Thursday, October 26, 2017

Take Three Thursday - Cones of Pine

In an effort to notice more of the ordinary in my life, I have decided to share what I have noticed this week in Take Three Thursday.   The idea is to take photos that are linked some how; by theme, by colour, by date, by moment,  by points of view. There is no formal link in but please feel free to join in. What have you noticed this week? 

Have a peek at what others have found this week:

Maggie at: FarmersWifeDayByDay  

This week as I have wandered about, I noticed that the evergreens, white pines & some maples have been producing an abundance of cones.  Some of the evergreens have so many that from a distance it looks as though the tree is dying.  But it does seem that I was not the only one noticing as there was an article in our local paper about this written by a director of the Arboretum at the University of Guelph.  This abundant production of cones is called Masting.  "trees will try to outsmart the seed predators like squirrels every once in a while producing these huge crops that there's no way the squirrels could possibly eat them all & that way there are going to be some left over to actually sprout & grow. Once sprouted they're pretty delicate & fragile & have to survive being eaten by deer & rabbits". The director went on to say "the abundance of seeds being produced could be intensified by last year's drought & the tree evolutionary survival mode kicked in this year."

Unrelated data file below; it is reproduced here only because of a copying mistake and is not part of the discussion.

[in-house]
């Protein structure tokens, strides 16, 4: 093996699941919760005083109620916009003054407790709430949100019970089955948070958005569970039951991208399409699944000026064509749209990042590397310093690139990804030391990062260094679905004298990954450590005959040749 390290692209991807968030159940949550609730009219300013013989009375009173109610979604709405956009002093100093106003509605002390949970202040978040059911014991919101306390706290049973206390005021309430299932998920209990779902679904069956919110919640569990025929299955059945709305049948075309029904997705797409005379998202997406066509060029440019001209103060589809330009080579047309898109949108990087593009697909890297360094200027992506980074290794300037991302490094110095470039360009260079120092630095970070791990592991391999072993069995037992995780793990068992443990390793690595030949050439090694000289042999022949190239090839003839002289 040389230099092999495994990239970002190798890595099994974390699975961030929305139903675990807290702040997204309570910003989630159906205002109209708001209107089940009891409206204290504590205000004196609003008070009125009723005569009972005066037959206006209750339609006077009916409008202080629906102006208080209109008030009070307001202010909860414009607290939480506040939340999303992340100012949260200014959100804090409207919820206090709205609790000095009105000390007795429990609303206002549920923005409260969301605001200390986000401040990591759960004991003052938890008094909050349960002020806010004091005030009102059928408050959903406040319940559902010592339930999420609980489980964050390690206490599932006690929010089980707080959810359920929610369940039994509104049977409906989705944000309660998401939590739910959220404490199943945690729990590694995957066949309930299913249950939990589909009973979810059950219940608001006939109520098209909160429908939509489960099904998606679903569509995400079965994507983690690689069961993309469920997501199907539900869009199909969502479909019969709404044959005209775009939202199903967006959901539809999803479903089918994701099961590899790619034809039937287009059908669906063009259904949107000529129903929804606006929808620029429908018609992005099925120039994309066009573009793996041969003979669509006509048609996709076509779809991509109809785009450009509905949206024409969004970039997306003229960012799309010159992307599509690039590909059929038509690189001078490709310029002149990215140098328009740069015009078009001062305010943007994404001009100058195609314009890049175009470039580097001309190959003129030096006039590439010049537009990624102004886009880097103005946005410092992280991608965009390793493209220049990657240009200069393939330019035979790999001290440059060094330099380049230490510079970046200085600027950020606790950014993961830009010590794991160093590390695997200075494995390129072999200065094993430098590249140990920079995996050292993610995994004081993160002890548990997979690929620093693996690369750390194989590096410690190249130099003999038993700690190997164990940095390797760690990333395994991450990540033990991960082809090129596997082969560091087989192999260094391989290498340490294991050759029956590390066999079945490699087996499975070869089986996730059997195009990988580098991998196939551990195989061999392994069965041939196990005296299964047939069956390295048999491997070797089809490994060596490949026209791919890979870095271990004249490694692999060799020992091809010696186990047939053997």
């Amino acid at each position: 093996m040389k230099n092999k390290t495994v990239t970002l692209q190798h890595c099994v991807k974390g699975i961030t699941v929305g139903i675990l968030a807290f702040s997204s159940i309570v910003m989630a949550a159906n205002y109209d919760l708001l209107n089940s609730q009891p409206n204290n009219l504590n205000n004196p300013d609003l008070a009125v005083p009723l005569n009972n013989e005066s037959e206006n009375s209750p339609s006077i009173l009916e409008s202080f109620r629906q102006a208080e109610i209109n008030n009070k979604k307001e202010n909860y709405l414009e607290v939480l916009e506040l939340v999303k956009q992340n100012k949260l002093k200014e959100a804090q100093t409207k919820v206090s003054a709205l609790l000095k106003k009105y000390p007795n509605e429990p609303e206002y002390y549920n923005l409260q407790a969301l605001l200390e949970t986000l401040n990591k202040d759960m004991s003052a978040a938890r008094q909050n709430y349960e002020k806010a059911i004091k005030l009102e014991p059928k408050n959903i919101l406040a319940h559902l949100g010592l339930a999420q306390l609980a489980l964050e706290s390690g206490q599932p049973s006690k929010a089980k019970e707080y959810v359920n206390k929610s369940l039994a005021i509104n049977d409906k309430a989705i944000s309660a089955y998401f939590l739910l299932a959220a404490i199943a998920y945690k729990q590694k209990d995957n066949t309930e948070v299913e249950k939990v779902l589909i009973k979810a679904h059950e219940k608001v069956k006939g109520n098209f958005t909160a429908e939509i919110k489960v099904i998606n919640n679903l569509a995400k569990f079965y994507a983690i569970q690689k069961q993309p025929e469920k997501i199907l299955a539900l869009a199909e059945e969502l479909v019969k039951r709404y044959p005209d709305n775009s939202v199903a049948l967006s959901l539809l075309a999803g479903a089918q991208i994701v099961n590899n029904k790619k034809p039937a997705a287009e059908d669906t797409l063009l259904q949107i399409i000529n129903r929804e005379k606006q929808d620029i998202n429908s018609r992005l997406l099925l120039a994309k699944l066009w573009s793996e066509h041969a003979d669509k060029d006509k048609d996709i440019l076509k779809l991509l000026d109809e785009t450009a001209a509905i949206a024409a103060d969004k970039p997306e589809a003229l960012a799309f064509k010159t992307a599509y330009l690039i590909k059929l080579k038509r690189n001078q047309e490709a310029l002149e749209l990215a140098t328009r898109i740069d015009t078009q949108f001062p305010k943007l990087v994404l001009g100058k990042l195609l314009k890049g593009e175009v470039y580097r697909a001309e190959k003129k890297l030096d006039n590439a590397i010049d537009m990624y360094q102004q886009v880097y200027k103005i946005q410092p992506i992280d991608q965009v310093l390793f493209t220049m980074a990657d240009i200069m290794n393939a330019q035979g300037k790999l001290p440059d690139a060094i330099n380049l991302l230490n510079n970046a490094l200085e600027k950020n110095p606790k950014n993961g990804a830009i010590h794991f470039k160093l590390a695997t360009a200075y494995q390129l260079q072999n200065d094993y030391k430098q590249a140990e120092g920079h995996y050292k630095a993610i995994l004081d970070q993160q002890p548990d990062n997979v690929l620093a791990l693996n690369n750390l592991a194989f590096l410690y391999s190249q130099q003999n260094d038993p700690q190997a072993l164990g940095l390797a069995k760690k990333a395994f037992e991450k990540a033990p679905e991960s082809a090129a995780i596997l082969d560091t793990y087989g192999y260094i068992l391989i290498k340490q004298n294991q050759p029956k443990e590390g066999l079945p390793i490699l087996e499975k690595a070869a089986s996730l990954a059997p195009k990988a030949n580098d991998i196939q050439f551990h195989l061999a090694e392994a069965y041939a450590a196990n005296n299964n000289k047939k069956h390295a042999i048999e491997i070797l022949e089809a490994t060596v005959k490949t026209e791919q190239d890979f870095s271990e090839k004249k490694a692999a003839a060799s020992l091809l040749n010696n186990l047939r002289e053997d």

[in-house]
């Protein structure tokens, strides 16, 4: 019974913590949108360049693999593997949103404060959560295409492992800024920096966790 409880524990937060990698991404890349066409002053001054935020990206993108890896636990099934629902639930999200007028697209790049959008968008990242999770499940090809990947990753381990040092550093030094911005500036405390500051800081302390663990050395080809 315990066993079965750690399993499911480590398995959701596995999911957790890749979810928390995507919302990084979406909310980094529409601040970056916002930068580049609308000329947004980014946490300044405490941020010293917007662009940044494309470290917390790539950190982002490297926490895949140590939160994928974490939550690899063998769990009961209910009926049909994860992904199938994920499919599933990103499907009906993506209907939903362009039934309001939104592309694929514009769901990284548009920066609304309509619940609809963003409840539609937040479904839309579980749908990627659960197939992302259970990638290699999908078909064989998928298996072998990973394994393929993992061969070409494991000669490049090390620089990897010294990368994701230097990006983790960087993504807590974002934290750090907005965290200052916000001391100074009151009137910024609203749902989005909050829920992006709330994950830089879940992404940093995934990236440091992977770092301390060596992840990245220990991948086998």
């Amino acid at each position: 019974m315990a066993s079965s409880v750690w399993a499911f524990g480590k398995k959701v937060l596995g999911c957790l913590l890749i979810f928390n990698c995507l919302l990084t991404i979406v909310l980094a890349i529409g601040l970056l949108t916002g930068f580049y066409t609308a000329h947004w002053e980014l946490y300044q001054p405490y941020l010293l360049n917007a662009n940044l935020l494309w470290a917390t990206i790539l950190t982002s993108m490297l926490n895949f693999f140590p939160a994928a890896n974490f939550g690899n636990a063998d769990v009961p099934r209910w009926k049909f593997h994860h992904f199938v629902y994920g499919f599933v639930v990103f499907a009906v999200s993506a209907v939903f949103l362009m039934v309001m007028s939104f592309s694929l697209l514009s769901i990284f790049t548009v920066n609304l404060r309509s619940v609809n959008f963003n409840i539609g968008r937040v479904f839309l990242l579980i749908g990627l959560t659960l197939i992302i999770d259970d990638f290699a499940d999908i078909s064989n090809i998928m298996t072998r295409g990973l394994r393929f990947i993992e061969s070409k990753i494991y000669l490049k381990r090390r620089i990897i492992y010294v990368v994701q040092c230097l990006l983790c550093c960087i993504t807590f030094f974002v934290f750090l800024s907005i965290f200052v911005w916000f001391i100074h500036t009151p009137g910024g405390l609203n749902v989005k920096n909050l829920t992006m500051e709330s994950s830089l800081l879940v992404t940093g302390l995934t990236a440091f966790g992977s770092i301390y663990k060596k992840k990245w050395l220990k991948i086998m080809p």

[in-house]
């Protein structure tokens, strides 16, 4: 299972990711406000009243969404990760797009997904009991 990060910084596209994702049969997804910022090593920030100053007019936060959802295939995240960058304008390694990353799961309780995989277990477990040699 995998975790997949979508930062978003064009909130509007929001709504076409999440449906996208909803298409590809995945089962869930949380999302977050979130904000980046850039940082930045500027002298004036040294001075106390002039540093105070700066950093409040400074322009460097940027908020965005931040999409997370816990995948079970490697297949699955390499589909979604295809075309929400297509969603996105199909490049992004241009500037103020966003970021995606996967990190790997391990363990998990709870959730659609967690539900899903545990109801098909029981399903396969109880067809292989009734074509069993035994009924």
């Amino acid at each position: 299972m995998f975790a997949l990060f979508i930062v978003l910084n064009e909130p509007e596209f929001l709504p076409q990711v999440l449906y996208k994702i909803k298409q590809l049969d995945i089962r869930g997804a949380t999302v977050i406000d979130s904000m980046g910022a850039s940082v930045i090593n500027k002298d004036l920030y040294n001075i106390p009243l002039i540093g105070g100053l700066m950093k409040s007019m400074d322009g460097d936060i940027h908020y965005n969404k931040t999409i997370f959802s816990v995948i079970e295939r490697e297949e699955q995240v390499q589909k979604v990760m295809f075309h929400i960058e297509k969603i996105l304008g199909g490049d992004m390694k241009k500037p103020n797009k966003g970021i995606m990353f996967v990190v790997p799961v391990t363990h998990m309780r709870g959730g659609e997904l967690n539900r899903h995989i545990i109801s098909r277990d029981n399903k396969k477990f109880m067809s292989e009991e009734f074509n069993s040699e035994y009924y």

brown spots throughout the tree are cones all the way down the tree

Mother Nature you are simply brilliant & amazing even though right now you seem to be having mood swings ... I'll say no more.


  1. Wow - those are simply amazing. Love it when the cones are on the trees. I also love the springtime when the new green sprouts come out on the confers - it looks like they have freshly painted fingernails.

  2. Very interesting - thanks for teaching me something new!

  3. Thanks for the fascinating tale of pinecones. Who knew? When I get home I'll be on the lookout for masting. The number of cones on the top of the first tree is amazing!

    1. There are a few trees I am still trying to get a photo of - they are literally covered top to bottom in cones & these trees are about 50 feet high!